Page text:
It’s a question that comes up almost every time we do a trade show, “Do you guys offer RBAC?” Why yes, yes we do. We understand the importance of the need to control who can do what in critical applications, and we do consider Enterprise Alert a critical application in your infrastructure. So Role Based Access Control is most definitely included in Enterprise Alert.
If you landed here, you’re probably already familiar with what role based access control is. And if so, you might want to go ahead and skip to the next paragraph. For the rest of you that clicked your way in, we’ll take a quick look at what RBAC is. Role Based Access Control is just a way to set what users can and cannot do in your system. This is usually done by allowing different types of users, with different types of access, in your system. That way, users can be assigned a role and given certain permissions. So, if you want your users to only see what’s going on and not make any changes, you can assign them an appropriate role that reflects those rights.
Enterprise Alert offers five standard, built-in roles that are pre-configured. But the real strength of the system in Enterprise Alert is being able to build out custom roles. In doing so, you can manipulate and change any of the 70 parameters. But the question then becomes…why?
Well, because not everyone fits into a cookie cutter world and the five roles we offer might not be quite restrictive or quite open enough to meet an admin’s needs.
Let’s take a look at Company XYZ. In XYZ’s IT department, they have things segregated out into R&D, Business Process Improvement, Infrastructure, Software Development, and Information Management. So a fairly robust IT Dept. They have Enterprise Alert (EA) assigned to the Infrastructure team, but it impacts every department, so they all have their fingers in the pot.
Because of this, the EA Admin needs to assign special roles to some of the users. With each section having a Team Leader role assigned, which is more or less an “Admin Lite”, they also want the manager of each department to have their own access rights, but not be quite as powerful as an Admin or Team Leader. So the EA Admin creates a “Manager” role, and names it as such in the system. With this role, they’re able to turn on/off different parameters. For instance, they don’t feel the manager needs to have access to edit Alert policies or deal with Active Directory imports, so these functions are turned off. But, they do want them to have more control over the alerts themselves, especially when they get escalated up. So, the EA Admin turns on the ability to close alerts acknowledged by someone else, as long as it’s in their “team.”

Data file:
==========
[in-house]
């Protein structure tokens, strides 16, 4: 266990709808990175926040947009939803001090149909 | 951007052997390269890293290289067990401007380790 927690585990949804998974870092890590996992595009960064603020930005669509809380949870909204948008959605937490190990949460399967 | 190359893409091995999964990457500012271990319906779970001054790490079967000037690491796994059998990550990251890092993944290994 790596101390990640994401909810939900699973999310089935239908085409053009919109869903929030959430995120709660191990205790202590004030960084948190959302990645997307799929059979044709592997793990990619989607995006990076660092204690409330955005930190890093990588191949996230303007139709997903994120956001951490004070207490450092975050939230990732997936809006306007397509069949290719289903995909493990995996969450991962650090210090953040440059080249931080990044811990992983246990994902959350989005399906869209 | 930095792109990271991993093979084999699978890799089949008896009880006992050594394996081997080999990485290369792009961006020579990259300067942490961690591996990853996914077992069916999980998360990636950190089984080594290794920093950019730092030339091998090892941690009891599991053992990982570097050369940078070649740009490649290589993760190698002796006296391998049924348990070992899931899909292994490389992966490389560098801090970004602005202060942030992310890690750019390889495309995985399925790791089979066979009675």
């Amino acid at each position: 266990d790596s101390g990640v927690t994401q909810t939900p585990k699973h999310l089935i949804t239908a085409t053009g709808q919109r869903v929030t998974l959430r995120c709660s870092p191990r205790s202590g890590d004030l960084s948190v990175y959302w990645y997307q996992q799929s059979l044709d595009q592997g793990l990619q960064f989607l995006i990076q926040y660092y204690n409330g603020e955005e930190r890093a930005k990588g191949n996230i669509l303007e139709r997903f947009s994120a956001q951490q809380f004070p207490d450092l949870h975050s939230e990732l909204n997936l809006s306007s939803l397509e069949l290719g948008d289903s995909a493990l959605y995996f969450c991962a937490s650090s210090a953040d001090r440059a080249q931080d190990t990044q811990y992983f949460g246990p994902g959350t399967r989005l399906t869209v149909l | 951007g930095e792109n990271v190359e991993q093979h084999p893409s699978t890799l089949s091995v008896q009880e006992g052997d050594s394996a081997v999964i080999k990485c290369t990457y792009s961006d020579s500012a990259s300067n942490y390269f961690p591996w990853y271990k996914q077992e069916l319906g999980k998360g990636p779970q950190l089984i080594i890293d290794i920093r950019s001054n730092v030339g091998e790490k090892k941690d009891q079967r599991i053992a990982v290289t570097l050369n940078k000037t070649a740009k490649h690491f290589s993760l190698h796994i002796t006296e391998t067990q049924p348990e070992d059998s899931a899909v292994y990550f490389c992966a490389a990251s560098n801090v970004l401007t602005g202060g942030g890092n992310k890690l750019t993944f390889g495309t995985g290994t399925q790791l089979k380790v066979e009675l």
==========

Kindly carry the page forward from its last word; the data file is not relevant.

Looking further, the EA Admin creates a role for their everyday users based off of the Standard User role. For this, they call it XYZ IT User. The Standard User profile in EA is fairly restrictive on what can be done, but for XYZ, they feel it can be expanded a bit, giving the users a little a more flexibility to deal with issues when they get them. For this, they open up the ability to forward alerts to other users and teams, as long as the alert was sent to them (ie, their own alert). They also have “raise alerts to other users and teams” turned on for them so that they can send out alerts as needed within the system.
That’s just a quick look at some of the possibilities for Role Based Access Control in Enterprise Alert. Below, you’ll see the different parameters we allow to be manipulated to fit your needs. What you’ll see is that there’s a lot of flexibility to define exactly what your users can and cannot do.
If you’d like to learn more about how Enterprise Alert can meet your IT Alerting needs, visit us and reach out to our sales team for a demo.